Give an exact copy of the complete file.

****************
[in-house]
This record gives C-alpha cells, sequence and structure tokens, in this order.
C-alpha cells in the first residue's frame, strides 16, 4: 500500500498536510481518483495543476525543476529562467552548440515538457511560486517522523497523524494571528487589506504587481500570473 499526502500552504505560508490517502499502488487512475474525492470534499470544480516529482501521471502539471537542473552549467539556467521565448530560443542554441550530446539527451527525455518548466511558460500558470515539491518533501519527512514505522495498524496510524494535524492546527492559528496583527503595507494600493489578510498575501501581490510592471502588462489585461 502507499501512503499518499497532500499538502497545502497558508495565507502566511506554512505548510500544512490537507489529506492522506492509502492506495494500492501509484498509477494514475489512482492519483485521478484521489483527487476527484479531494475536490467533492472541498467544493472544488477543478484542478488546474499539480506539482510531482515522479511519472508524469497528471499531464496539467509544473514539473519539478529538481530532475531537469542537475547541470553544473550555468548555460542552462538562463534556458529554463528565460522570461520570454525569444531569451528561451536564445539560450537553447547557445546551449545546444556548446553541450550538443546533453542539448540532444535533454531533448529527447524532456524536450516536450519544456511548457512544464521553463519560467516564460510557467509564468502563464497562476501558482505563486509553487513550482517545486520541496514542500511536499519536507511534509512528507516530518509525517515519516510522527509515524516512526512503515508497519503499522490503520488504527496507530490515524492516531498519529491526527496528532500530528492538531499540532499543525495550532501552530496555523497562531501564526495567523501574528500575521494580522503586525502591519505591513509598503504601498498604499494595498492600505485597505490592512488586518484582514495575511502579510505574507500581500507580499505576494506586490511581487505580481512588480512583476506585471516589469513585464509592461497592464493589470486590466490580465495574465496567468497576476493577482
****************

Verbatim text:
[in-house]
This record gives C-alpha cells, sequence and structure tokens, in this order.
C-alpha cells in the first residue's frame, strides 16, 4: 500500500498536510481518483495543476525543476529562467552548440515538457511560486517522523497523524494571528487589506504587481500570473 499526502500552504505560508490517502499502488487512475474525492470534499470544480516529482501521471502539471537542473552549467539556467521565448530560443542554441550530446539527451527525455518548466511558460500558470515539491518533501519527512514505522495498524496510524494535524492546527492559528496583527503595507494600493489578510498575501501581490510592471502588462489585461 502507499501512503499518499497532500499538502497545502497558508495565507502566511506554512505548510500544512490537507489529506492522506492509502492506495494500492501509484498509477494514475489512482492519483485521478484521489483527487476527484479531494475536490467533492472541498467544493472544488477543478484542478488546474499539480506539482510531482515522479511519472508524469497528471499531464496539467509544473514539473519539478529538481530532475531537469542537475547541470553544473550555468548555460542552462538562463534556458529554463528565460522570461520570454525569444531569451528561451536564445539560450537553447547557445546551449545546444556548446553541450550538443546533453542539448540532444535533454531533448529527447524532456524536450516536450519544456511548457512544464521553463519560467516564460510557467509564468502563464497562476501558482505563486509553487513550482517545486520541496514542500511536499519536507511534509512528507516530518509525517515519516510522527509515524516512526512503515508497519503499522490503520488504527496507530490515524492516531498519529491526527496528532500530528492538531499540532499543525495550532501552530496555523497562531501564526495567523501574528500575521494580522503586525502591519505591513509598503504601498498604499494595498492600505485597505490592512488586518484582514495575511502579510505574507500581500507580499505576494506586490511581487505580481512588480512583476506585471516589469513585464509592461497592464493589470486590466490580465495574465496567468497576476493577482